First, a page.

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Guns and the Repercussions of Mercy and Cowardice: Samburu small-scale warfare in the 21st Century (Kenya), Bilinda Straight (Western Michigan University)

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Anthropologie à Nanterre

Mardi 12 Décembre 2017 16:00 - 18:00

East African pastoralists like the Samburu are well known for their participation in coalitional lethal violence specifically framed in the terms of “cattle raiding.” Moreover, Samburu have often been quintessentially depicted in postcards, coffee table books, and the popular media either as generously adorned girls or else as glamorous bachelor warriors roaming the countryside engaging in livestock theft against their neighbors. While the portrayal is often oversimplified, the accuracy of certain aspects of this stereotype cannot be denied for contemporary Samburu in the lowlands particularly. After a prolonged initiation rite with circumcision at its center, the Samburu age system prescribes 7-14 years (ideally) of bachelor warriorhood during which Samburu lmurran (warriors) are expected to engage in hazardous long-distance cattle herding and protection of the community and its livestock, which can involve some theft or raiding of neighbors’ livestock. As in other East African raiding has historically been an important component of the construction of lmurran masculine identity.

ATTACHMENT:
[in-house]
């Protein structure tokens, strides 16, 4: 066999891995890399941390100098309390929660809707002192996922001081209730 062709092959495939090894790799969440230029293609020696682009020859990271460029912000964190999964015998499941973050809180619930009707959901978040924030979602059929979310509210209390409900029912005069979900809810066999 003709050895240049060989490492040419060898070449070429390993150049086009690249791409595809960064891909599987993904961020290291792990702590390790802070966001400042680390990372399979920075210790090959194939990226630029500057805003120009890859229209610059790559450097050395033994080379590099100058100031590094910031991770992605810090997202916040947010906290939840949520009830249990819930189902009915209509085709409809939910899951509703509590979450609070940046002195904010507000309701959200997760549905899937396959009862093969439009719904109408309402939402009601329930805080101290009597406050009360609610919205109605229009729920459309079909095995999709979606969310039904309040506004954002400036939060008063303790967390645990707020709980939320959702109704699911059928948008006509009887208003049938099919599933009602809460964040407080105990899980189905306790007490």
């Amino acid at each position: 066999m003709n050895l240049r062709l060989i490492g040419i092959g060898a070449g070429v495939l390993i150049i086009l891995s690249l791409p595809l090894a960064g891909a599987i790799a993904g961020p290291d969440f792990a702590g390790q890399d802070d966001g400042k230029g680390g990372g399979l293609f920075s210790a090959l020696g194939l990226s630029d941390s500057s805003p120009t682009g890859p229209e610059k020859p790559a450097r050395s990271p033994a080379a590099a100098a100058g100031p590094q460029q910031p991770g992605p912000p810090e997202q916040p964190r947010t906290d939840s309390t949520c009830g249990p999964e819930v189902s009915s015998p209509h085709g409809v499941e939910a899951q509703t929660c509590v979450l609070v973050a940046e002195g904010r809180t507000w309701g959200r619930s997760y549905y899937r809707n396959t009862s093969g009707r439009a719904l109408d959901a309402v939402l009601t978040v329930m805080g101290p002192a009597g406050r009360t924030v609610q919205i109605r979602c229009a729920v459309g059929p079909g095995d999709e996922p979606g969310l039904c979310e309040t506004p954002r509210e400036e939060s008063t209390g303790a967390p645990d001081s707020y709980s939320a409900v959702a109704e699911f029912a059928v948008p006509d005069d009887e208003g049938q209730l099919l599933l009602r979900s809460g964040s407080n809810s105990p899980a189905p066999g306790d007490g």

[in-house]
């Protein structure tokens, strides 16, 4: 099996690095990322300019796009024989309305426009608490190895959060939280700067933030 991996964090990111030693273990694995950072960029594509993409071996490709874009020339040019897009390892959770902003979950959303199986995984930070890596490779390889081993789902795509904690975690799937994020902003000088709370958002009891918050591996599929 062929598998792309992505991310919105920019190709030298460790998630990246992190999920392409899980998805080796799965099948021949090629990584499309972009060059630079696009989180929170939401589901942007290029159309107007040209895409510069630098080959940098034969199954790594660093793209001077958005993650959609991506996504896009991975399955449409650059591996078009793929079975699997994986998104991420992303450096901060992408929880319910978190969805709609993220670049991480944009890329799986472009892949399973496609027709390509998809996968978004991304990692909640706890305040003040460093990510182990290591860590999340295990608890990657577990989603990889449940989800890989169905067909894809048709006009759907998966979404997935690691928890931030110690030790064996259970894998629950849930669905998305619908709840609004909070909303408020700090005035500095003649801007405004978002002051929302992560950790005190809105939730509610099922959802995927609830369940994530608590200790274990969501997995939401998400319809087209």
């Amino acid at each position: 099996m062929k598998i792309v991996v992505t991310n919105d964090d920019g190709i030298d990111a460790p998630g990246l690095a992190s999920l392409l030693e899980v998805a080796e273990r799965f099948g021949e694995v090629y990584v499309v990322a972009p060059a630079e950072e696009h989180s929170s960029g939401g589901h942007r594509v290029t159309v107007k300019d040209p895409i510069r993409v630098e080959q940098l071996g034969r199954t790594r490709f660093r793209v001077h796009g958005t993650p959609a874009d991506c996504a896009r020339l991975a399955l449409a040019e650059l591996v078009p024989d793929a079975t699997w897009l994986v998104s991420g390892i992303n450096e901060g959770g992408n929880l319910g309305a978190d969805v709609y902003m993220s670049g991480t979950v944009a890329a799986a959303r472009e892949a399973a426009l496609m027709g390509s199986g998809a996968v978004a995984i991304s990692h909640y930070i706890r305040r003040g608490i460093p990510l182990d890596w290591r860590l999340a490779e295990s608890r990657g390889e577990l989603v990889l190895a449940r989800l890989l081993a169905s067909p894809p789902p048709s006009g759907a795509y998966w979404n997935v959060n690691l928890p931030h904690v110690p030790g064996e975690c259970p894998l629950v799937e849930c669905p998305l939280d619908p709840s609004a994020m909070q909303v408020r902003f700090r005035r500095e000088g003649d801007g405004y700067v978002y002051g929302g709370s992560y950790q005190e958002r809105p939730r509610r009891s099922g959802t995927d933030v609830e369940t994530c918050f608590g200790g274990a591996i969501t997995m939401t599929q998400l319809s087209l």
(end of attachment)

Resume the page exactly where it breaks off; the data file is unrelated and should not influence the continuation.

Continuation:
In the twenty-first century, the proliferation of small arms, competition for political representation, and highly organized theft resulting in the movement of large numbers of livestock have considerably transformed Samburu warriorhood, including increasing the death toll. What are the emotional consequences of a masculinity that often requires combat and killing? This paper examines the emotional lives of these young men, focusing particularly on the construction of mercy and cowardice.